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Mariachi Pepper fruit
(Photo courtesy of NetPS Plant Finder)
Height: 24 inches
Spacing: 24 inches
Hardiness Zone: (annual)
Group/Class: Hot Chili
A high yielding variety that is superb in sunny containers and gardens; small cone shaped peppers with thick walls dangle below the stems; from cream to rose and finally red, these mildly hot peppers are great for sauces, salsas, roasting or grilling
Mariachi Pepper is an annual vegetable plant that is typically grown for its edible qualities. It produces small creamy white peppers (which are technically 'berries') with hints of rose and red flesh which can be harvested at any point. The fruit will often fade to red over time. The peppers have a spicy taste and a crisp texture.
The peppers are most often used in the following ways:
Planting & Growing
Mariachi Pepper will grow to be about 24 inches tall at maturity, with a spread of 18 inches. When planted in rows, individual plants should be spaced approximately 24 inches apart. This vegetable plant is an annual, which means that it will grow for one season in your garden and then die after producing a crop.
This plant is typically grown in a designated vegetable garden. It should only be grown in full sunlight. It does best in average to evenly moist conditions, but will not tolerate standing water. It is not particular as to soil pH, but grows best in rich soils. It is somewhat tolerant of urban pollution. Consider applying a thick mulch around the root zone over the growing season to conserve soil moisture. This is a selected variety of a species not originally from North America.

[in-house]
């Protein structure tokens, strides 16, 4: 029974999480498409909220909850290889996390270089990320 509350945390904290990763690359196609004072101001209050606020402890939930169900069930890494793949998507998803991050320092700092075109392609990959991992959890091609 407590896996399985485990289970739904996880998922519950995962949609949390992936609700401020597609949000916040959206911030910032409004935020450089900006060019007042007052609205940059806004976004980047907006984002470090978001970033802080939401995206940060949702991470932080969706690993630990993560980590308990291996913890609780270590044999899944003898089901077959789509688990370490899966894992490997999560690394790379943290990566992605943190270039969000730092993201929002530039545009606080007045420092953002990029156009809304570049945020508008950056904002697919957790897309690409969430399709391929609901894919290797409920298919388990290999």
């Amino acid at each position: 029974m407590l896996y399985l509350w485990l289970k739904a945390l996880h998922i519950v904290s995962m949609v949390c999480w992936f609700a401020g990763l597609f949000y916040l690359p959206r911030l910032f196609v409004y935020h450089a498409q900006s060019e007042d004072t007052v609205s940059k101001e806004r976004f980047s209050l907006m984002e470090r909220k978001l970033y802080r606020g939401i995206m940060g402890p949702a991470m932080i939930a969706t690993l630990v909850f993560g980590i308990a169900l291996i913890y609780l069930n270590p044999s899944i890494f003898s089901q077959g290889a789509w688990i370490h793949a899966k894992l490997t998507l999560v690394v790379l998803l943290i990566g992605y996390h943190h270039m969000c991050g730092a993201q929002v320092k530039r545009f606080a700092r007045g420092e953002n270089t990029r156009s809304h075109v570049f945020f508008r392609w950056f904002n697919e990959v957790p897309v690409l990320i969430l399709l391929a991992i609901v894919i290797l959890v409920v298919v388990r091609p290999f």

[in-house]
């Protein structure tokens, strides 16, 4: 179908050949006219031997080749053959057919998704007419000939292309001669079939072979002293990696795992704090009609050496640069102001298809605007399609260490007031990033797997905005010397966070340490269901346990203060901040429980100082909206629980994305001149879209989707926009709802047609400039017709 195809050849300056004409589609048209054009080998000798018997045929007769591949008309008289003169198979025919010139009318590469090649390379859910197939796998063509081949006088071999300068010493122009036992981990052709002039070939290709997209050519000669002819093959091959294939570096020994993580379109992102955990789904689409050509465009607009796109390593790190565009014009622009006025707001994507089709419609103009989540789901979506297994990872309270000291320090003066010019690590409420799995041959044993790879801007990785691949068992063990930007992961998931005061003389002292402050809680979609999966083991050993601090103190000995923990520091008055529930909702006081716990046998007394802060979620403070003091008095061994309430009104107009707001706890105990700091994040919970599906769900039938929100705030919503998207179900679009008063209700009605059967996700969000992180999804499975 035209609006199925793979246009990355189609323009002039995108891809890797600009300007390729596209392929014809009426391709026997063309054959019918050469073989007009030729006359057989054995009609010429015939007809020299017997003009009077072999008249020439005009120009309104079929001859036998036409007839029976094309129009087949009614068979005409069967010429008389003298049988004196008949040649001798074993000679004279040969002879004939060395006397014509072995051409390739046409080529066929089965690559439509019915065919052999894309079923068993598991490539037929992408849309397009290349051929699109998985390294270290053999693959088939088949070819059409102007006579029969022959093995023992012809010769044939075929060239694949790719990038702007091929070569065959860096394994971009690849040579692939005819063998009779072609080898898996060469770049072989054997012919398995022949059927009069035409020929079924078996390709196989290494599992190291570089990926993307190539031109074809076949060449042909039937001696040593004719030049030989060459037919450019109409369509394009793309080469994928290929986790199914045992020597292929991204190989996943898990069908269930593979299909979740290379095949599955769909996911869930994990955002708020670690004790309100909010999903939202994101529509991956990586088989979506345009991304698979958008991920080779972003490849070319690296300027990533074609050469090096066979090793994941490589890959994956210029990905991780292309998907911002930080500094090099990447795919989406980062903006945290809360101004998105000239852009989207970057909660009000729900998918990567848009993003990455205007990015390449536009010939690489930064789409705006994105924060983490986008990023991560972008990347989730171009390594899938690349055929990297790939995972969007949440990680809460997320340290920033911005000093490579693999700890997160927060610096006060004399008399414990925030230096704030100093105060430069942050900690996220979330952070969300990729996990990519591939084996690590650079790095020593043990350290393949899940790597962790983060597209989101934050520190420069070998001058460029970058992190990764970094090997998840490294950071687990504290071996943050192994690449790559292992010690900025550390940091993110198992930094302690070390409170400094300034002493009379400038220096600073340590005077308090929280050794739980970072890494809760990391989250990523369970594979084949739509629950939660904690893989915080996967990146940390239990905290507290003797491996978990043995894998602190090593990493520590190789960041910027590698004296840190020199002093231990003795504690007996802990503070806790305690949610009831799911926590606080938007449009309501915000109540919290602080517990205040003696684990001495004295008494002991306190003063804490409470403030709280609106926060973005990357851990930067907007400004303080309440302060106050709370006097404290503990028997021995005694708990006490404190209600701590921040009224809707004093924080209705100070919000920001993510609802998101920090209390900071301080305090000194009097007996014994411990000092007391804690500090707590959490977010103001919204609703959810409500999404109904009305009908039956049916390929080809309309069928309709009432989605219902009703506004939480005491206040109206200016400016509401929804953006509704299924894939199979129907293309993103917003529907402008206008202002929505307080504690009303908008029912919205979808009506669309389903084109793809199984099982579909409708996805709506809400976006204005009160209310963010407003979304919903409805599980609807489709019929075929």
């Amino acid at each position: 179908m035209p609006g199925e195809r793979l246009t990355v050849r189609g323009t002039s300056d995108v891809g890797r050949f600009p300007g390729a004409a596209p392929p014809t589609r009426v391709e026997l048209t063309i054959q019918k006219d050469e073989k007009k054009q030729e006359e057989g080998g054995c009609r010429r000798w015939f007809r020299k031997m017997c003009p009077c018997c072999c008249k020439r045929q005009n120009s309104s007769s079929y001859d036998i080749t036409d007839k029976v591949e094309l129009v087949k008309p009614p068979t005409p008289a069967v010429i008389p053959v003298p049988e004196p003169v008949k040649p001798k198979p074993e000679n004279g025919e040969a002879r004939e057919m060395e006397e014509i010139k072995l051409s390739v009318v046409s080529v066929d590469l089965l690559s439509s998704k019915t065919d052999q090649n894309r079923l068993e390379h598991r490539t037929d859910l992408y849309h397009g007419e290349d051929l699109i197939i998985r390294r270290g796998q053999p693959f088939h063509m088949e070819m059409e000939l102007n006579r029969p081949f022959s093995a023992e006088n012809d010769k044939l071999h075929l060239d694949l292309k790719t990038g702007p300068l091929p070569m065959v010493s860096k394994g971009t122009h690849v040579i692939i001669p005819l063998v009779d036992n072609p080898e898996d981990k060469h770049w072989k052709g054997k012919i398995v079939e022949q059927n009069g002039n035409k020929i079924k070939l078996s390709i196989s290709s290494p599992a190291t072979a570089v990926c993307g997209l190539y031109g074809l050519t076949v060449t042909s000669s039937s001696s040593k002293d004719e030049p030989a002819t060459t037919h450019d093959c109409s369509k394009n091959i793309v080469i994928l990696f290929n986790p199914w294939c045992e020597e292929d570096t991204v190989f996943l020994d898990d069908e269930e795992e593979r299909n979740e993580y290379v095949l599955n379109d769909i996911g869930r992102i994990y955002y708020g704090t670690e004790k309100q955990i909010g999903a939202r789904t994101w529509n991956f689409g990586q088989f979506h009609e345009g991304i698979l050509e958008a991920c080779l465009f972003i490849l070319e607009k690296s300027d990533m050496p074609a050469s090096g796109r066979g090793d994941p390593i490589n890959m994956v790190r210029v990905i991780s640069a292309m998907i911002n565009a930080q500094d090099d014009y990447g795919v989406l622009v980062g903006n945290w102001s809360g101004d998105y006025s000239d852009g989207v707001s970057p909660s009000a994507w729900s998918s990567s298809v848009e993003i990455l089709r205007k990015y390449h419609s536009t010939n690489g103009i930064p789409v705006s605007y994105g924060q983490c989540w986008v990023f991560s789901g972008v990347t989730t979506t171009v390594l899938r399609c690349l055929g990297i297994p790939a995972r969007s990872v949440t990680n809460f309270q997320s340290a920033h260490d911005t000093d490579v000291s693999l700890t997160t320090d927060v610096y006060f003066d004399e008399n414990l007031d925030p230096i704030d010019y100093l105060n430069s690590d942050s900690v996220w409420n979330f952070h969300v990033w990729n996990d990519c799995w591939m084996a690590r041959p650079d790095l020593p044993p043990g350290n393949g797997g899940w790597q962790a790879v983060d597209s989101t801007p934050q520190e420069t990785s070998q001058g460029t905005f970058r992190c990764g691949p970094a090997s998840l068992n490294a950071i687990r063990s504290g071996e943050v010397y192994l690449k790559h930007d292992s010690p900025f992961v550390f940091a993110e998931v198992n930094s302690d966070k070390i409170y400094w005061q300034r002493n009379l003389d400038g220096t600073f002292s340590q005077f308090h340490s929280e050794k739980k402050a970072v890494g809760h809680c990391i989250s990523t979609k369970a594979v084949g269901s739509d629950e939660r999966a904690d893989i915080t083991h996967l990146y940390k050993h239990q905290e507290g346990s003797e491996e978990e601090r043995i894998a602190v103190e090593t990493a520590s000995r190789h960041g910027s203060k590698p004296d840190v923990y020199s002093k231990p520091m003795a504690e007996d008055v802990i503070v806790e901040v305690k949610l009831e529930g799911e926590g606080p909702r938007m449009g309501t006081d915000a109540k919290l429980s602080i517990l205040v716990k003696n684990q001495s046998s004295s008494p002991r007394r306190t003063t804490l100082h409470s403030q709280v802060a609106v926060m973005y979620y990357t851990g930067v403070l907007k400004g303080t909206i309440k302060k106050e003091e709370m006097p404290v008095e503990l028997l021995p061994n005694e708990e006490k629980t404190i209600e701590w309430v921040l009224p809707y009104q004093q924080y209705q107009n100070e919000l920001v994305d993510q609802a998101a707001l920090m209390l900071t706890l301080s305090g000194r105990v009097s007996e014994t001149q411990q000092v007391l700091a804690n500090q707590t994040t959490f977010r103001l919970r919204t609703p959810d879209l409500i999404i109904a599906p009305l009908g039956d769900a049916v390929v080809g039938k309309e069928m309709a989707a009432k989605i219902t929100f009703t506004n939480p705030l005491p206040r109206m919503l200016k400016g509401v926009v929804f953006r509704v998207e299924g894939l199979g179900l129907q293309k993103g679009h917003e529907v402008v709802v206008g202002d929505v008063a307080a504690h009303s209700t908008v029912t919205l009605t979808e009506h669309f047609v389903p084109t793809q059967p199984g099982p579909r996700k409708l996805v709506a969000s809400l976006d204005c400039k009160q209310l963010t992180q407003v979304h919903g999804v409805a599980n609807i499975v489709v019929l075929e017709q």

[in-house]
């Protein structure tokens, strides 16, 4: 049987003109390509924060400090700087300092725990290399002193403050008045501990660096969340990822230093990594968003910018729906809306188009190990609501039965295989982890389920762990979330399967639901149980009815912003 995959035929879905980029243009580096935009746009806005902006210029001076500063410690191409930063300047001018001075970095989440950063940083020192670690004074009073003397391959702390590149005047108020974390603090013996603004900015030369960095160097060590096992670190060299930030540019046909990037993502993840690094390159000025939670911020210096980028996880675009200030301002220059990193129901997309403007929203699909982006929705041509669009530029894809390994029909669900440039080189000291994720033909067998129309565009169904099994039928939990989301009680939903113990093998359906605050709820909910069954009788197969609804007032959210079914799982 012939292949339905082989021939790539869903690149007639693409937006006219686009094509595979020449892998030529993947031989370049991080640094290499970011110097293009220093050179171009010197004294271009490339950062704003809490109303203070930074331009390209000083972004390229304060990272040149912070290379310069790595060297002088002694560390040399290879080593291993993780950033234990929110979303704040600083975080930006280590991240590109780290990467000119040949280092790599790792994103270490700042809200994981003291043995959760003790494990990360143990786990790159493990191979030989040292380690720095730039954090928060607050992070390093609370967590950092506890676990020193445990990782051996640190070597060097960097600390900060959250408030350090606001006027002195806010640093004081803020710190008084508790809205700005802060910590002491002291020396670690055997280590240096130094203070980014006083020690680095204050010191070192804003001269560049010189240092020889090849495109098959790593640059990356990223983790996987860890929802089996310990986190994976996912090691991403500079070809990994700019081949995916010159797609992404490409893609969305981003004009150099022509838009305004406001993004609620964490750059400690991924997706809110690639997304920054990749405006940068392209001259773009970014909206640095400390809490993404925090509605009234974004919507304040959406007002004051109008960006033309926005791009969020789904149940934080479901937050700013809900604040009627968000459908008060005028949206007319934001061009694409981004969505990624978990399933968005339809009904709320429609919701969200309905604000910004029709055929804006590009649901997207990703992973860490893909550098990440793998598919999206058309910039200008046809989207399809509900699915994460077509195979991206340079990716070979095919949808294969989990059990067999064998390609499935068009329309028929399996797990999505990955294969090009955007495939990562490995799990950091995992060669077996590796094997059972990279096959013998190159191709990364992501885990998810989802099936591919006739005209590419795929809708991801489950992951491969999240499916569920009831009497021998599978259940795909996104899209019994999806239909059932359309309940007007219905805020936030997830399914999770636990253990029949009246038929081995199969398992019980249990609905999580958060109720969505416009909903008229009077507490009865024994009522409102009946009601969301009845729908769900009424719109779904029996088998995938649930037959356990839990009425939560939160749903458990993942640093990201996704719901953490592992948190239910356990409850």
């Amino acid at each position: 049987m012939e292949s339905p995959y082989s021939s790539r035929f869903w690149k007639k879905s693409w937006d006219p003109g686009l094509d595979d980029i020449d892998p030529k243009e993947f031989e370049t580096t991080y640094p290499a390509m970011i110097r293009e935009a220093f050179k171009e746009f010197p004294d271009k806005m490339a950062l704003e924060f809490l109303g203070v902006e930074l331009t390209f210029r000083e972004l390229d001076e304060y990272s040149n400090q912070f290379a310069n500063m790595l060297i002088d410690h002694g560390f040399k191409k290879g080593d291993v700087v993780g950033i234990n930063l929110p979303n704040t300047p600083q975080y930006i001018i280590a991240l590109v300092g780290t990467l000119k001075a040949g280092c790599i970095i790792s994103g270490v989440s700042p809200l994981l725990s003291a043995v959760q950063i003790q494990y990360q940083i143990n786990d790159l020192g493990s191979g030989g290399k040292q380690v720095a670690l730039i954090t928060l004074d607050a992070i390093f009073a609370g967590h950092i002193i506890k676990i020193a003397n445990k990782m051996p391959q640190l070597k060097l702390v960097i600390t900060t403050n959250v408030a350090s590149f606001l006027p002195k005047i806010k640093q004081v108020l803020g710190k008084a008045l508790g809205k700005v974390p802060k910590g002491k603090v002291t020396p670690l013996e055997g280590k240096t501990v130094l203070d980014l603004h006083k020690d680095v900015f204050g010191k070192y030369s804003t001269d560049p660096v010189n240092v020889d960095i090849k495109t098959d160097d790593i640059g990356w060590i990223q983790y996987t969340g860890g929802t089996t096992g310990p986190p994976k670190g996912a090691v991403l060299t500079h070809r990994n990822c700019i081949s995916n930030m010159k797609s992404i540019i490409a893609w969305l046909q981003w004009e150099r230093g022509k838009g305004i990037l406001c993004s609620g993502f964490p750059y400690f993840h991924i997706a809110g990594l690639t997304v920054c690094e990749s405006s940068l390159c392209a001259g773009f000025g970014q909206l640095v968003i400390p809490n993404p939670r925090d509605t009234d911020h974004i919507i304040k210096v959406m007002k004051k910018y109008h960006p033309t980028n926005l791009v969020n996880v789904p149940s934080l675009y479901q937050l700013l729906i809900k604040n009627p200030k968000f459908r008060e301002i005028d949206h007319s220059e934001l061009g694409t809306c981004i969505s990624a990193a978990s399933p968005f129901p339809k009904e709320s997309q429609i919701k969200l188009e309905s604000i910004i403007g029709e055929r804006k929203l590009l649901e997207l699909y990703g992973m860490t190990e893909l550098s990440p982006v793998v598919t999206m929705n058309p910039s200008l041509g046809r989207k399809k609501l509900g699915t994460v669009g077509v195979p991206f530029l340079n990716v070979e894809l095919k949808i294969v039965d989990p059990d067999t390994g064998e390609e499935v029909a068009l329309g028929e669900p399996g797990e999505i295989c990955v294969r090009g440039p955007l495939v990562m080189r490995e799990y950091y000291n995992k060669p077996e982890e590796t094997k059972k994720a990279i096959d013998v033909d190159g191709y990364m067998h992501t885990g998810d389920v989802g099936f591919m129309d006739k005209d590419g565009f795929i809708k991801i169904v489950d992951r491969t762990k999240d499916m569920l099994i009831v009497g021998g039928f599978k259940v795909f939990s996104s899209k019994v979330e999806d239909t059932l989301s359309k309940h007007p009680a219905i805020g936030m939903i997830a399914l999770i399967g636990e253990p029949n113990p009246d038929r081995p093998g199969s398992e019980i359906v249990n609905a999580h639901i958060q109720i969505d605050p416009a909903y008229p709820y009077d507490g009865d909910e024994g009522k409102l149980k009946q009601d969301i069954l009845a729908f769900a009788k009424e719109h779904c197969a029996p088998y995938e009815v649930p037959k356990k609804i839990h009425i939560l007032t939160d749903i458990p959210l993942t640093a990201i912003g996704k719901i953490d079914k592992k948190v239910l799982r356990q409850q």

Mariachi Pepper is a good choice for the vegetable garden, but it is also well-suited for use in outdoor pots and containers. With its upright habit of growth, it is best suited for use as a 'thriller' in the 'spiller-thriller-filler' container combination; plant it near the center of the pot, surrounded by smaller plants and those that spill over the edges. It is even sizeable enough that it can be grown alone in a suitable container. Note that when growing plants in outdoor containers and baskets, they may require more frequent waterings than they would in the yard or garden.